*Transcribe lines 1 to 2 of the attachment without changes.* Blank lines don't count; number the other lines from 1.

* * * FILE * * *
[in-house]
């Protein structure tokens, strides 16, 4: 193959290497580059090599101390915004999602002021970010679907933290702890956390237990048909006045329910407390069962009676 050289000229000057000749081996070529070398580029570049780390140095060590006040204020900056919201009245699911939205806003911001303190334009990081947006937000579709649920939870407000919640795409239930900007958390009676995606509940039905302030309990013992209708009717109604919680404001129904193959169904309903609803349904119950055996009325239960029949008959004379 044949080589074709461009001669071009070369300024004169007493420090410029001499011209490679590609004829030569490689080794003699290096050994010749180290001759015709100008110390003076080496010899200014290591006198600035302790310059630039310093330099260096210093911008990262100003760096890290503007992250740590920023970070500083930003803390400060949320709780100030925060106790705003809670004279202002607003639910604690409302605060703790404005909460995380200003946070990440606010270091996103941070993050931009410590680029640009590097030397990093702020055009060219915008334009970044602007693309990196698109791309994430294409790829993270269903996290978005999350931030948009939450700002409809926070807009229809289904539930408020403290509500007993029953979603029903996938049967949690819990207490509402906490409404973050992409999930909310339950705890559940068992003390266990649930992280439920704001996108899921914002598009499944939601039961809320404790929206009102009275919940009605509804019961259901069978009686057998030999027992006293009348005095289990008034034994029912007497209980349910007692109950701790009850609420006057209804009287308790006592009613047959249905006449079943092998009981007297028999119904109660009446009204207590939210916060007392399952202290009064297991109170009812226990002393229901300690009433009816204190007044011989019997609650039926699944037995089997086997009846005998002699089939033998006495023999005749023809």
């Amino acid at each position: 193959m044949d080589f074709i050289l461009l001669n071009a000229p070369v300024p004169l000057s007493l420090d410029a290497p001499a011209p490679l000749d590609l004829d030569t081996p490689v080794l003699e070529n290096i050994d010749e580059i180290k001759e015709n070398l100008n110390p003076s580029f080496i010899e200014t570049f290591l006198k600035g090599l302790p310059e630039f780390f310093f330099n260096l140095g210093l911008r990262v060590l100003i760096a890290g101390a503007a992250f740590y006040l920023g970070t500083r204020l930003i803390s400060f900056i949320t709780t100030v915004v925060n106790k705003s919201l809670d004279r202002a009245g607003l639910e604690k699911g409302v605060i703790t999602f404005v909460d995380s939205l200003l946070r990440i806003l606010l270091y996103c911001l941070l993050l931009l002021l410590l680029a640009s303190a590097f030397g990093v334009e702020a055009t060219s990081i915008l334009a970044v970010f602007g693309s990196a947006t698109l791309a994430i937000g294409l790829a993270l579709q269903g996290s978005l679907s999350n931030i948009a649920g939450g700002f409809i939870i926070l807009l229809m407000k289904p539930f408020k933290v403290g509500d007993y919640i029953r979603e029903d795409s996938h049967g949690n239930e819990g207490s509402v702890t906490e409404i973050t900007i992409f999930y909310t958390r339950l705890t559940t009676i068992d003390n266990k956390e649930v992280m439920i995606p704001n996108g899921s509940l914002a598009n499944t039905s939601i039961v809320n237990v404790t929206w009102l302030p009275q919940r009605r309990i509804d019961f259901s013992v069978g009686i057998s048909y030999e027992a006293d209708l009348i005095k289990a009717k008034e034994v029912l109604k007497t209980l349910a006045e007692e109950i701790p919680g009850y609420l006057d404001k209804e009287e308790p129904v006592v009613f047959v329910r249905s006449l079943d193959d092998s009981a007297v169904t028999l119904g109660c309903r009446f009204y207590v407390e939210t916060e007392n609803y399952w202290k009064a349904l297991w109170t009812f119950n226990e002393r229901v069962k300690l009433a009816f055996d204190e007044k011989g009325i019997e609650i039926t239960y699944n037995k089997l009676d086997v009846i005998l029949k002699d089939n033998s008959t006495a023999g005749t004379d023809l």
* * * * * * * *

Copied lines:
[in-house]
């Protein structure tokens, strides 16, 4: 193959290497580059090599101390915004999602002021970010679907933290702890956390237990048909006045329910407390069962009676 050289000229000057000749081996070529070398580029570049780390140095060590006040204020900056919201009245699911939205806003911001303190334009990081947006937000579709649920939870407000919640795409239930900007958390009676995606509940039905302030309990013992209708009717109604919680404001129904193959169904309903609803349904119950055996009325239960029949008959004379 044949080589074709461009001669071009070369300024004169007493420090410029001499011209490679590609004829030569490689080794003699290096050994010749180290001759015709100008110390003076080496010899200014290591006198600035302790310059630039310093330099260096210093911008990262100003760096890290503007992250740590920023970070500083930003803390400060949320709780100030925060106790705003809670004279202002607003639910604690409302605060703790404005909460995380200003946070990440606010270091996103941070993050931009410590680029640009590097030397990093702020055009060219915008334009970044602007693309990196698109791309994430294409790829993270269903996290978005999350931030948009939450700002409809926070807009229809289904539930408020403290509500007993029953979603029903996938049967949690819990207490509402906490409404973050992409999930909310339950705890559940068992003390266990649930992280439920704001996108899921914002598009499944939601039961809320404790929206009102009275919940009605509804019961259901069978009686057998030999027992006293009348005095289990008034034994029912007497209980349910007692109950701790009850609420006057209804009287308790006592009613047959249905006449079943092998009981007297028999119904109660009446009204207590939210916060007392399952202290009064297991109170009812226990002393229901300690009433009816204190007044011989019997609650039926699944037995089997086997009846005998002699089939033998006495023999005749023809």